A fresh approach to preventing wildfires
October 12, 2017
While climatological factors like drought, heat and wind are primary factors in the wildfires currently raging throughout Northern California, Interior Secretary Ryan Zinke last month took important steps to begin reversing nearly three decades of federal neglect in prevention of forest wildfires. Zinke issued a memo instructing his land managers and park superintendents to use their "full authority" to begin clearing the dead and dying trees and vegetation that clog federal lands and are a tinderbox for Western wildfires. His memo notes the Interior Department will now "proactively work to prevent forest fires through aggressive and scientific fuels reduction management."
Zinke is a break from recent Interior Department secretaries. He's the first Montana-native in a presidential cabinet — the son of a plumber, Eagle Scout, college football player, geologist, and the first Navy SEAL elected to Congress. He arrived for his first day of work as Interior Secretary on horseback.
It was clear to Zinke past Forest Service policies have been a cause of fuels buildup, highlighted in the 1990s by policies that greatly reduced logging and road-building in federal forests. In turn, this permitted disease and insect infestations to increase unchecked and the number of wildfires to proliferate.
Closer to home, severe drought conditions in California significantly weakened many trees and provided the perfect habitat for bark beetles in the Sierra Nevada. The U.S. Forest Service estimates at least 12.5 million trees have been killed off by beetles in California national forests since the drought began five years ago. The Forest Service in a May 2016 survey increased the Sierra Nevada dead tree count to 66 million.
Even before losses are calculated on current Northern California wildfires, the number and intensity of Western megafires have been growing, with more than 48,000 wildfires torching 8.3 million acres so far this year. Bigger and more intense fire seasons now routinely destroy thousands of homes, and more than 450 firefighters have been killed on duty since 1990. Before 1990, the Forest Service spent 16 percent of its annual budget fighting fires already underway. In 2015, it spent more than 50 percent of its budget on underway fires for the first time in its history. These rising costs required the Forest Service to take money away from programs to prevent fires through better forest restoration and management.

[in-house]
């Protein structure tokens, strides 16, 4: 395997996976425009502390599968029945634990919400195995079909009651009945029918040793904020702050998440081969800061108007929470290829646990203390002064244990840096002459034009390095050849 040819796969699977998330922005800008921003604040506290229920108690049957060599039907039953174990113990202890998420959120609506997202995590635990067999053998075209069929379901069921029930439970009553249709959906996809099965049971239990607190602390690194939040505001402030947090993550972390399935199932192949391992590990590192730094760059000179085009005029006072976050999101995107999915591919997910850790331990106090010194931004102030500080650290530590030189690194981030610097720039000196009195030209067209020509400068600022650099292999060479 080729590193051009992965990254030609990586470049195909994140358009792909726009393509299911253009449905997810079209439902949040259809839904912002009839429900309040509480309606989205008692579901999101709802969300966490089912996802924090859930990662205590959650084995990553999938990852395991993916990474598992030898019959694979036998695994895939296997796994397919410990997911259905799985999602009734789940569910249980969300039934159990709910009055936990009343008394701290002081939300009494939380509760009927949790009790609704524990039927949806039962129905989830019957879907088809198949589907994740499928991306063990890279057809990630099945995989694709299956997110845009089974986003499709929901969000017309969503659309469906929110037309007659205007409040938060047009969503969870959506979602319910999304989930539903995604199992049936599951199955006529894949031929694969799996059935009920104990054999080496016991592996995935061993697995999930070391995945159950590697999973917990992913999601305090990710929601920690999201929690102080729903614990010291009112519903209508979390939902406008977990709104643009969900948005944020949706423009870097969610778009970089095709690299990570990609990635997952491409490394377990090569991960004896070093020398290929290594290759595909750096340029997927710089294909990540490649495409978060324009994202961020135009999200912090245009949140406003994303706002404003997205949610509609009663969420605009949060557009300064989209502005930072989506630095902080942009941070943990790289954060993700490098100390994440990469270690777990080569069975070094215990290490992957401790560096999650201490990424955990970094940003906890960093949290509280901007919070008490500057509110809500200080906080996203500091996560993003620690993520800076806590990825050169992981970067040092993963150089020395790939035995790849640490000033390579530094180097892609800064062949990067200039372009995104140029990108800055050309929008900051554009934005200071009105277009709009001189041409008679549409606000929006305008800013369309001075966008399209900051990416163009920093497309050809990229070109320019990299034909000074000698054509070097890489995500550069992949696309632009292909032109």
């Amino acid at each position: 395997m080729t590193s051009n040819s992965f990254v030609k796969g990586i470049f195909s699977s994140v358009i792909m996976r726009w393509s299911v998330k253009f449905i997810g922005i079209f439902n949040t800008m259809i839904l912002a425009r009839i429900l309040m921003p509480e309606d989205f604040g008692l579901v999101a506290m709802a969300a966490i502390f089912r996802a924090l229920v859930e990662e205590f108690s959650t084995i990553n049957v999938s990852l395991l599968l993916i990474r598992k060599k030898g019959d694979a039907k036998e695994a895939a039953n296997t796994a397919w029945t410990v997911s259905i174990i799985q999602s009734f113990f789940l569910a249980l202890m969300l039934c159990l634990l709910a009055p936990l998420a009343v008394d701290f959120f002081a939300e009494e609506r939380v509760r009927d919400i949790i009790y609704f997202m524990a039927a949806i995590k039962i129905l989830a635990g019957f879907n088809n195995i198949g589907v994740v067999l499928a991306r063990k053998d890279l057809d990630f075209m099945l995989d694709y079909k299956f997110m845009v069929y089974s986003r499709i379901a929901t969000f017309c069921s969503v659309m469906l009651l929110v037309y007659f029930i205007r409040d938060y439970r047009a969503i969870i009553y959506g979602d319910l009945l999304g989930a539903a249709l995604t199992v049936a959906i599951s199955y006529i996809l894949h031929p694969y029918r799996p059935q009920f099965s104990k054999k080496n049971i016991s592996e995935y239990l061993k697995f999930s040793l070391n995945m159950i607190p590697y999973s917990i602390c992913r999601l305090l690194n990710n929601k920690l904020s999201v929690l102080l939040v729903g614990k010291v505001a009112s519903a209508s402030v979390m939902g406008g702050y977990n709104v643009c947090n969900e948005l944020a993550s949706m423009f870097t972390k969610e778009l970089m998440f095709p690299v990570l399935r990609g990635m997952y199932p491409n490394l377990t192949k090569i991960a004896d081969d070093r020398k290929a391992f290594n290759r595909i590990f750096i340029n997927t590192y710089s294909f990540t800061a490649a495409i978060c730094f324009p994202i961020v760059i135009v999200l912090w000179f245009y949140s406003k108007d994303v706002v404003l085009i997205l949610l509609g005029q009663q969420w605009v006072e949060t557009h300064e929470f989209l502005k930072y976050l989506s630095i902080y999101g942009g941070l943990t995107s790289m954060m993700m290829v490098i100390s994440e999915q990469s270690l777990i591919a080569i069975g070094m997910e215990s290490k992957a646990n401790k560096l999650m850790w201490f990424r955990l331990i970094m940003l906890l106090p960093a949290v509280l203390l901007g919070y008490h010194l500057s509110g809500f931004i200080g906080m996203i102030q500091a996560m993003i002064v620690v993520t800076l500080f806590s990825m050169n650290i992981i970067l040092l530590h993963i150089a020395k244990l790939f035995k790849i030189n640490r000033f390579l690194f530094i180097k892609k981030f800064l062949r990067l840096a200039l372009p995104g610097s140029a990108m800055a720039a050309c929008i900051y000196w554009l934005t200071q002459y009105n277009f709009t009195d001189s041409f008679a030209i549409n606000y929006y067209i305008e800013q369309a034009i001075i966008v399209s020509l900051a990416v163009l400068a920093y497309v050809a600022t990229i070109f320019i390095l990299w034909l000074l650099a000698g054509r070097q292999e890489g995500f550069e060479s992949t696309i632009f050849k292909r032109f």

Beyond Zinke's memo, Congress will need to pass legislation to make it easier to thin excess timber out of forests and to salvage fire-killed timber while it still has value. Congressional reform should also include changes to the environmental review process in the National Environmental Policy Act and reducing frivolous litigation brought under the often misused Equal Access to Justice Act.
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Forest cleanup has become a local, bipartisan cause in the West, as state officials, land owners and others coalesce for increased debris removal and forest thinning. Opposition will continue from the Sierra Club and other environmental groups who see wildfires as necessary. "Western forests need fire like rainforests need rain," said Aaron Teasdale, a writer for Sierra magazine.
Still, frustration with the "let it burn" approach of environmental activists causes many to welcome as long overdue Zinke's more aggressive directive on forest management.
Rep. Bruce Westerman (R-Ark), the only registered forester in Congress, praised the Zinke memo, calling it "an important step forward in our fight to turn unhealthy, overgrown, and infested forests into thriving, healthy ecosystems."
The Republican majority in Congress has a chance to build bipartisan coalitions to better manage federal lands and reduce the fire damage that scars the West each year.
Jim Hartman is an attorney residing in Genoa. His family cabin at Woodfords, Calif., was seared by the 6,500 acre Acorn Wildfire in 1987.
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